What primary teachers say...and what they really mean

Education English is subtly different from the English everyone else speaks. Michael Tidd provides a glossary

Nerd with dictionary

Whenever a new governor joins a governing body, or a new person joins the admin team of a school's staff, it’s handy to be able to provide them with a list of acronyms. It’s possible that they’ll never need a SEF or the SDP to understand the Sats results’ link to GCSE qualification for PPG pupils – but you can guarantee that barely a conversation will go by without at least one initialism.

You’d think, though, when it came to words and phrases we’d be all right. It’s very unusual to find a new member of the team who isn’t familiar with English, so what possible barrier could there be? But time and again I find that what we all think we mean by various phrases can vary so much. And so, I offer a dictionary of words and phrases for those new to primary education – with alternatives.

Accurate adjective

1. True; a fair representation. Giving a precise and correct interpretation of the situation at hand. [Often applied to assessment results.]

2. Providing the most helpful numbers to ensure that whole-school targets are met.

Broad and balanced adjective

1. Used to describe a curriculum that provides clearly sequenced programmes of learning over the full duration of the school year, to ensure a real breadth and depth of knowledge in all subjects.

2. A curriculum that includes some brief snapshots of history when it helps to provide a nice context for the writing tasks.

Check noun

1. A government-funded opportunity for schools to evaluate the success of their programmes by comparing their pupils’ skill-levels with those of their peers nationally.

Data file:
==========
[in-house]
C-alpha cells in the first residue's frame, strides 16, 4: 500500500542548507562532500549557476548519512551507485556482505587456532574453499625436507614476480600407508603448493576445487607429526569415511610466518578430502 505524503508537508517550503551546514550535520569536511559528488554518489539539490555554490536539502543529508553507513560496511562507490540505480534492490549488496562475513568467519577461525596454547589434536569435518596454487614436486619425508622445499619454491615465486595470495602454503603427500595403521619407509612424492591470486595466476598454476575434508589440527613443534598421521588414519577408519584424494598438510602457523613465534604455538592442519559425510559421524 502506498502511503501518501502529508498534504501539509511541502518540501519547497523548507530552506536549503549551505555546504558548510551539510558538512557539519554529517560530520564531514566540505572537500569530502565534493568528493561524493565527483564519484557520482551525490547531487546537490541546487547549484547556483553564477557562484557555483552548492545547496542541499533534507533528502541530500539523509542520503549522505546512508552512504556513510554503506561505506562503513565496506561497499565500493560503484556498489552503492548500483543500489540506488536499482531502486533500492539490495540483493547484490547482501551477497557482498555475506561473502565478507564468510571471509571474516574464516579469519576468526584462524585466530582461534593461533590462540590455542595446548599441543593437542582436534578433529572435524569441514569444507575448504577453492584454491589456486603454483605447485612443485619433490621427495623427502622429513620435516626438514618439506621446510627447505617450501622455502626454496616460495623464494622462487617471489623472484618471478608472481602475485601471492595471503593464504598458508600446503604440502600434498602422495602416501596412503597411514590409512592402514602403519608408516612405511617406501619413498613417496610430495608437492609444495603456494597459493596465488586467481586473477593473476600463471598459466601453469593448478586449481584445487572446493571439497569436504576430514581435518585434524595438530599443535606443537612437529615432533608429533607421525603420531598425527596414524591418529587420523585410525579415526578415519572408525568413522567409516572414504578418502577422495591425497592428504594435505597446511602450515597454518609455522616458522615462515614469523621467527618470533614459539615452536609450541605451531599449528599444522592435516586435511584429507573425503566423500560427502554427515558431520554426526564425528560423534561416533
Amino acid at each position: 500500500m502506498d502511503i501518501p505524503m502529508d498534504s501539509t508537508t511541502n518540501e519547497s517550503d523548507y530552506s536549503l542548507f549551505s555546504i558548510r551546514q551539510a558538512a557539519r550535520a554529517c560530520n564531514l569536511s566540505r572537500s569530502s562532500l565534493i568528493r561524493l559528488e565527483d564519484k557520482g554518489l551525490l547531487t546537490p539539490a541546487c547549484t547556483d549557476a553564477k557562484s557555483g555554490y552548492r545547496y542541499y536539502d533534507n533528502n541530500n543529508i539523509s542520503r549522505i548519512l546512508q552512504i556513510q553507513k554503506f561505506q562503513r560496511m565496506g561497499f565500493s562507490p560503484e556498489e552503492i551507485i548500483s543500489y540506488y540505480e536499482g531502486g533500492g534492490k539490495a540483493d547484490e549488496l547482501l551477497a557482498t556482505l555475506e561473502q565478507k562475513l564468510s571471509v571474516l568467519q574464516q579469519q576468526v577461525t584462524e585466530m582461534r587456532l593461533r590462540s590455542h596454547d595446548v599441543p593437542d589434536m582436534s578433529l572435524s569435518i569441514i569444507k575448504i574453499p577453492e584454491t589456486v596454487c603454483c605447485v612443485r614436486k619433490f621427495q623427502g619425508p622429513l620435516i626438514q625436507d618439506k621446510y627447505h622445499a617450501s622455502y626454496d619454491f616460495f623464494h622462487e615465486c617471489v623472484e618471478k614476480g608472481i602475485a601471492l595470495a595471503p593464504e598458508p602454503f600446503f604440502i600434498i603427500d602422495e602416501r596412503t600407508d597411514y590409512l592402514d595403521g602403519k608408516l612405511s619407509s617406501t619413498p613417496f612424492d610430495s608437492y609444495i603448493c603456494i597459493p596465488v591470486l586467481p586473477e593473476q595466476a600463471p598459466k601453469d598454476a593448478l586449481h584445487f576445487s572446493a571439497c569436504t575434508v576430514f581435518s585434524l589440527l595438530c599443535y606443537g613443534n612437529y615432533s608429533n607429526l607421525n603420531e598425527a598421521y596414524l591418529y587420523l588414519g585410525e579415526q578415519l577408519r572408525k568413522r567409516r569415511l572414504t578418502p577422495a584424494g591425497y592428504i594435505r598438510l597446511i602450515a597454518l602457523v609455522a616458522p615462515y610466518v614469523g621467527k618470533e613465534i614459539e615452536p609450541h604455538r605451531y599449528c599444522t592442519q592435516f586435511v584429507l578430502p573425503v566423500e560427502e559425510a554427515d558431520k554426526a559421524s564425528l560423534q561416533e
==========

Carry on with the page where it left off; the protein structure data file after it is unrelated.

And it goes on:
2. A test.

Collective worship noun

1. A gathering of like-minded religious believers sharing in praise of their chosen god or gods.

2. Fifteen minutes’ respite, with a story, which may or may not contain a vague moral message.

Free school noun

1. Like an ordinary school except…well…you know…just called something different.

2. No. That’s really it. It’s just a school.

Greater depth noun… or is it an adjective? Not sure really.

1. More thorough knowledge and understanding of a particular field, which allows increased flexibility of thought and application to novel contexts.

2. Seems quite bright.

Level noun

An outmoded and unhelpful form of assessment, by which pupils were allocated to bands according to a vague set of descriptors with arbitrary cut-off points. [Obsolete; see instead: standard]

Moderation noun

1. A rigorous process of reviewing teachers’ judgements against an agreed framework to ensure close adherence to the requirements of the assessments.

2. A meeting of teachers from neighbouring schools where each brings the books of the child with the neatest handwriting in their class, and then all discuss how many playground duties teachers have to do in different schools.

Outstanding adjective

1. Something that stands out from others of its type through excellence in some form, usually consistently so.

2. A place that had a good couple of days 10 years ago and has tried to keep quiet since.

Standard noun

An outmoded and unhelpful form of assessment, by which pupils were allocated to bands according to a vague set of descriptors with arbitrary cut-off points [formerly level].

Support noun

1. A programme of help designed to enable improvement matched to the needs of the improver.

2. A warning shot across the bows to a difficult or expensive person. [See also: monitoring]

Teaching assistant noun

1. A trained auxiliary, offering additional support for pupils to ensure high attainment for all groups.

2. Like a supply teacher, but cheaper and doesn’t need telling what time assembly is.

Michael Tidd is headteacher at Medmerry Primary School in West Sussex. He tweets as @MichaelT1979

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